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The Tapestry Book, by Helen... - Yesterday Image

The Tapestry Book, by Helen... - Yesterday Image


The Tapestry Book, by Helen Churchill Candee. 124 of 196 03/03/2009 19:16 had not only Brussels; France had not only the State ateliers of Paris and Beauvais; but all these countries had smaller centres of production. The tapestries from some of these we are able to identify, even to weave a little history about them. These products are recognisable through much study of marks and details and much digging in learned foreign books, where careful records are kept—a congenial business for the antiquary. But even though we may neglect in the main the lesser factories, there is one great development which must have full notice. It is the important English venture known as Mortlake. Sully, standing at the elbow of Henri IV of France, called James I of England the wisest fool in Europe. A part of his wisdom was the encouraging in his own kingdom the royal craft of tapestry-making. To this end he followed the example set by that grand Henri of Navarre, and gave the crown’s aid to establish and maintain works for tapestry production. The elegance of the Stuart came to the front, desiring gratification; but craftiness had a hand in the matter, too. After the introduction of Italian luxury into England by Henry VIII, and the continuance of art’s revival through the brilliant period of Elizabeth, it is not supposable that no tapestry looms existed throughout the length and breadth of the land at the time that James came down from Scotland. They were there; documents prove it. But they were not of such condition as pleased the fastidious son of Marie Stuart, who needs must import his weavers and his artists. And therein was shown his craftiness, for he had coaxed secretly from Flanders fifty expert weavers before the canny Dutch knew their talented material was thus being filched away. Every weaver was bound to secrecy, lest the Low Countries, knowing the value of her clever workmen, put a ban upon their going before the English king had his full quota for the new venture. Wandering about old London, one can identify now the place where the king’s factory had habitat. The buildings stood where now we find Queen’s Court Passage, and near by, at Victoria Terrace, was the house set aside for the limners or artists who drew and painted for the works. To copy Henri IV in his success was dominant in the mind of James I. To the able Sir Francis Crane he gave the place of director of the works, and made with him a contract similar to that made with François de la Planche and Marc Comans in Paris by their king. If to James I is owed the initial establishment, to Crane is owed all else at that time. It was in 1619 that the works were founded and Sir Francis took charge. He was a gentleman born, was much seen at Court, had ambitions of his own, too, and was cultivated in many ways of mind and taste. Besides all this, he had a head for business and an enthusiasm rampant, which could meet any discouragement—and needed this faculty later, too. The king then gave him the management of the venture, started him with the royal favour, which was as good as a fortune, with a building for the looms, with imported workers who knew the tricks of the trade, and with a pretty sum of money to boot. Prudence was born with the enterprise; so the men from the Low Countries were advised to become naturalised to make them more likely to stay, and to bring other workers over, Walloons, malcontents, religious fugitives, or whatever, so long as the hands were skilful. Down in Kent, they say those cottages were built for weavers, —those lovable nests of big timbers, curved gables and small leaded panes which we are so keen to restore and live in these days.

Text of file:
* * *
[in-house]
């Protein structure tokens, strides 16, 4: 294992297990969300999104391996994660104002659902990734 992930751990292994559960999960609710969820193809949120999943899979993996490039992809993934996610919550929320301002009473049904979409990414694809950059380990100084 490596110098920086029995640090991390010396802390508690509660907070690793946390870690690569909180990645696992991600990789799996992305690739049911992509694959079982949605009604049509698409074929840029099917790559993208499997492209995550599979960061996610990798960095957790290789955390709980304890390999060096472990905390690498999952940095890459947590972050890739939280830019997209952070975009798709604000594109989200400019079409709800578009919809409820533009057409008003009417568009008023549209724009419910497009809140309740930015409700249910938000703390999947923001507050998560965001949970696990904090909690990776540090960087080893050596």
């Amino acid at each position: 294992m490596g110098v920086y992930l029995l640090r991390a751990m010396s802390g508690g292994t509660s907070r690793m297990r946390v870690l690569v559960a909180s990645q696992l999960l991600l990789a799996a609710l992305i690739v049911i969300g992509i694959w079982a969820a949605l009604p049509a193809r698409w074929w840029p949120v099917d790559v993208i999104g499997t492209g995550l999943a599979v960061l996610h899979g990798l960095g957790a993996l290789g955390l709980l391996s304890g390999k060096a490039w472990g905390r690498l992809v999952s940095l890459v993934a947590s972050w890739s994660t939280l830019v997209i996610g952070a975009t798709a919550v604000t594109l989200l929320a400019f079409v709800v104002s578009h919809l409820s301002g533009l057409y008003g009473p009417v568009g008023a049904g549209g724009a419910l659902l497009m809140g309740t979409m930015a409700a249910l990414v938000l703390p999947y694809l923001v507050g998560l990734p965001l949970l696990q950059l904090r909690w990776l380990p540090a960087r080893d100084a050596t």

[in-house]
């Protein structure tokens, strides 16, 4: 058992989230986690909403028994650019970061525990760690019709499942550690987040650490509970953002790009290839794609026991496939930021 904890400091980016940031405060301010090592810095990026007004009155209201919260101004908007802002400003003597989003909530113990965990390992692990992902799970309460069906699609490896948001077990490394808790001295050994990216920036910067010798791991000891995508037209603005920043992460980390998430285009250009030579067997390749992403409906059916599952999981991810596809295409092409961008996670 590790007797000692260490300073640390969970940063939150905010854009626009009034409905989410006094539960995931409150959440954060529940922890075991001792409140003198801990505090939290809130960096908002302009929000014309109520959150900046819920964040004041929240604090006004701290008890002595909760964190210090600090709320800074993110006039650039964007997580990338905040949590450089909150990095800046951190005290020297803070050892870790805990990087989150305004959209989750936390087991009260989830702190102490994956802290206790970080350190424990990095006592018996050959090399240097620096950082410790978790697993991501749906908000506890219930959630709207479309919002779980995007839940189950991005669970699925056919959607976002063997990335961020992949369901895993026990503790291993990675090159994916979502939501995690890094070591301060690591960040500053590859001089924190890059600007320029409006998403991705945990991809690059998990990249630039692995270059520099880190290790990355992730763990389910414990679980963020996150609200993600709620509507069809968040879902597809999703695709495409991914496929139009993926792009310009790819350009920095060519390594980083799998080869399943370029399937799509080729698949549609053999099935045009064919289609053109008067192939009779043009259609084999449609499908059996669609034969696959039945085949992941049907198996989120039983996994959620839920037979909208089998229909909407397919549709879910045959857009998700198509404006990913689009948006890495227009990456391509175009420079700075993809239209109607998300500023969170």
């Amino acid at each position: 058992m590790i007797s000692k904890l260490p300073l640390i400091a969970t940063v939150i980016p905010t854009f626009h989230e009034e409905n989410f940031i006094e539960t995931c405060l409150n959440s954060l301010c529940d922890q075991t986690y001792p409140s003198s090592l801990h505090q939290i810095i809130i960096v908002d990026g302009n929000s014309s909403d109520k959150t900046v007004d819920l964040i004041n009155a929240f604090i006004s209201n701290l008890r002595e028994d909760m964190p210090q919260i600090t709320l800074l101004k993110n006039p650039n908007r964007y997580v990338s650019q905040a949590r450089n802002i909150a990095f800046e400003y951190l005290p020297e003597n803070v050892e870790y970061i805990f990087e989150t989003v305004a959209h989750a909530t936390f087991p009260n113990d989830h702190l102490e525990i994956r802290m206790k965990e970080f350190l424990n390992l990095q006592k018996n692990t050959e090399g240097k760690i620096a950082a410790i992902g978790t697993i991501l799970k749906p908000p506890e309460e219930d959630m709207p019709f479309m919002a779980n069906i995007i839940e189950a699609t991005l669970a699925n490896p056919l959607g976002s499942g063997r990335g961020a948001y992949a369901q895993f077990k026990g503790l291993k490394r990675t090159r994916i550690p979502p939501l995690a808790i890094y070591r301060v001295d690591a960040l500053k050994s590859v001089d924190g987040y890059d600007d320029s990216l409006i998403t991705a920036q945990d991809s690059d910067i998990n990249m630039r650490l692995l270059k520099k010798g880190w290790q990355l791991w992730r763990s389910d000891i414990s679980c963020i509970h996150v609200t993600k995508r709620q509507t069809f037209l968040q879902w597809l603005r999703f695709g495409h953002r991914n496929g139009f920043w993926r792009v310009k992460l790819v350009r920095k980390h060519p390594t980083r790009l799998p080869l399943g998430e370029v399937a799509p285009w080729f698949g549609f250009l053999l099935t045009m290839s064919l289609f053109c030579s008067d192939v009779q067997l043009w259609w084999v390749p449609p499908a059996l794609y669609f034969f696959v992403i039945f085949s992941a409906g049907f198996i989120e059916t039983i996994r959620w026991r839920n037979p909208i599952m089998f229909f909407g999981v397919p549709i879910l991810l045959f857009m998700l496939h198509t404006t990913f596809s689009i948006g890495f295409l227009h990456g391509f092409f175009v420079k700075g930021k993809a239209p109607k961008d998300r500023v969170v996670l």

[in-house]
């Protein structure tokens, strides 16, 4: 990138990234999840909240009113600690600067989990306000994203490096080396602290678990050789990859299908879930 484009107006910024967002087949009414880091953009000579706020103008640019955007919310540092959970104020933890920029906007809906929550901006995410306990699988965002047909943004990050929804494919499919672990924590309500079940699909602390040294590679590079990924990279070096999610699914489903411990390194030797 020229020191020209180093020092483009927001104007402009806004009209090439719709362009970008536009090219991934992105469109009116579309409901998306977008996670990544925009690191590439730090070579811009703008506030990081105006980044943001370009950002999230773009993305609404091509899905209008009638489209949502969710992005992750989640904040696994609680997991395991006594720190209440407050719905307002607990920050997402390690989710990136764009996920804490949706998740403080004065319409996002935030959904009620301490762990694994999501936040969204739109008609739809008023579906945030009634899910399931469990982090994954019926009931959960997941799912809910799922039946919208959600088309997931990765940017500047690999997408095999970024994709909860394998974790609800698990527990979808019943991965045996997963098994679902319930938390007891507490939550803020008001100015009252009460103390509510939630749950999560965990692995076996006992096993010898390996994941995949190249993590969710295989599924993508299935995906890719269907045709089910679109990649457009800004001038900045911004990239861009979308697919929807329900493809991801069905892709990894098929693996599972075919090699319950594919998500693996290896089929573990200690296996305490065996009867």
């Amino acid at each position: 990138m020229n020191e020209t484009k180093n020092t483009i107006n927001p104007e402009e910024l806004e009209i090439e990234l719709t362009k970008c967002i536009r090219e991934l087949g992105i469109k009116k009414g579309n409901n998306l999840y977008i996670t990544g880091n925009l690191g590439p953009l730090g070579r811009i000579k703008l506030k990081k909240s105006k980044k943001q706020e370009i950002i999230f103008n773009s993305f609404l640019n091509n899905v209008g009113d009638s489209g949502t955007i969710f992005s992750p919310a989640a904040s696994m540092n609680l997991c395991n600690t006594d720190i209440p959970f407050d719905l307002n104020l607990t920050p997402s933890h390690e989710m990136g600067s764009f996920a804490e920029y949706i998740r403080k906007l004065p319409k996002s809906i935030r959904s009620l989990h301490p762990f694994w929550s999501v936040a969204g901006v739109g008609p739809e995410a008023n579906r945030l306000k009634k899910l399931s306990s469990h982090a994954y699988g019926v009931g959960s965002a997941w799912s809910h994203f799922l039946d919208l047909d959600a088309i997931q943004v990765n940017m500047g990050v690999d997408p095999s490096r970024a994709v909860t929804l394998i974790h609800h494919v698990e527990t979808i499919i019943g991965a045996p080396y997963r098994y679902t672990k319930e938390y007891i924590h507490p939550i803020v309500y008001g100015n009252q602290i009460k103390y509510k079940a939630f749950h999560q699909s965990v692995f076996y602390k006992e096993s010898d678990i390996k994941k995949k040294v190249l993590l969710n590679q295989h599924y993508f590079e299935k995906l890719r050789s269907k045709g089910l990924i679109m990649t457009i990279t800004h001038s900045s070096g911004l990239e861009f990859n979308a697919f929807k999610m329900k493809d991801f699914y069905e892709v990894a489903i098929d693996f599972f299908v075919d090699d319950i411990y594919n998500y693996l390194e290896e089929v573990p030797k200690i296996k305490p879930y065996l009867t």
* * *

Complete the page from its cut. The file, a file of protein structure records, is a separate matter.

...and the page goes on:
The Tapestry Book, by Helen Churchill Candee. 125 of 196 03/03/2009 19:16 To swell the number of workers, and to have an eye for the future, there must be apprentices. The king looked about among the city’s “hospitals” and saw many goodly boys living at crown expense, with no specified occupation during their adolescence. These he put as apprentices, for a term of seven years, to work under the fifty Flemish leaders. They were happy if they fell under the care of Philip de Maecht, he of Flanders, who had wandered down to Paris and served under De la Planche and Comans, and now had been enticed to the new Mortlake. He has left his visible mark on tapestries of his production—his monogram, P.D.M. (Plate facing page 70.) A designer for the factory, one who lived there, was an inseparable part of it. And thus it came that Francis Clein (or Cleyn) was permanently established. He came from Denmark, but had taken an enlightening journey to Italy, and had a fine equipment for the work, which he carried on until 1658. His name is on several tapestries now existing. Even kings tire of their fulfilled wishes. James wanted royal tapestry works, yet, when they were an established fact, he wearied of the drafts on his purse for their support. It was the old story of unfulfilled obligations, of a royal purse plucked at by too many vital interests to spend freely on art. And Sir Francis Crane bore the brunt of the troubles. Contracts with the king counted but lightly in face of his enthusiasm. He continued the work, paid his men the best he could, and let the king’s debt to him stand unsued. In a few years—a very few, as it was then but 1623—he was obliged to petition the king. His private fortune was gone by the board, the workmen were clamouring for wages past due, and the factory trembled. Then it was the Prince of Wales showed the value of his interest in the tapestries that were demonstrating the artistic enterprise of England. The Italian taste was the ultimate note in England as well as elsewhere—the Italy of the Renaissance; and from Italy the prince had ordered paintings and drawings. What was more to the purpose at this hour of leanness, he ordered paid by the crown a bill of seven hundred pounds, which covered their expense. The king, unwillingly,—for needs pressed on all sides—paid also Sir Francis Crane in part for moneys he had expended, but left him struggling against the hard conditions of a ruined private purse and a thin royal one. At this juncture, 1625, James I died, and his son reigned in his stead. The Prince of Wales was now become that beribboned, picturesque, French-spirited monarch, whose figure on Whitehall eternally protests his tragic death. As Charles I, he had the power to foster the elegant industry which now grew and flowered to a degree that brought satisfaction then, and which yields a harvest of delight in our own times. Sir Francis Crane was at last to get the reward of enthusiasm and fidelity. Too much reward, said the envious, who tried in all ways, fair and foul, to drive him from what was now a lucrative and conspicuous post. The money he had advanced the factory came back to him, and more also. Ever a well-known figure at court, he now even aspired to closer relations with royalty, and built a magnificent country home, which was large enough to accommodate a visiting court. He even persuaded the king to visit the Mortlake factory, that the royal presence might enhance the value of art in the occult way known only to the subjects of kings. Debts from the crown were not always paid in clinking coin, but often in grants of land, and by these grants Sir Francis Crane became rich. But the prosperity of Crane was not worth our recording were it not that it evidenced the prosperity of Mortlake. From the death of James I in 1625 for a period of ten years, the factory flowered and fruited. Its productions were of the very finest that have ever been produced in any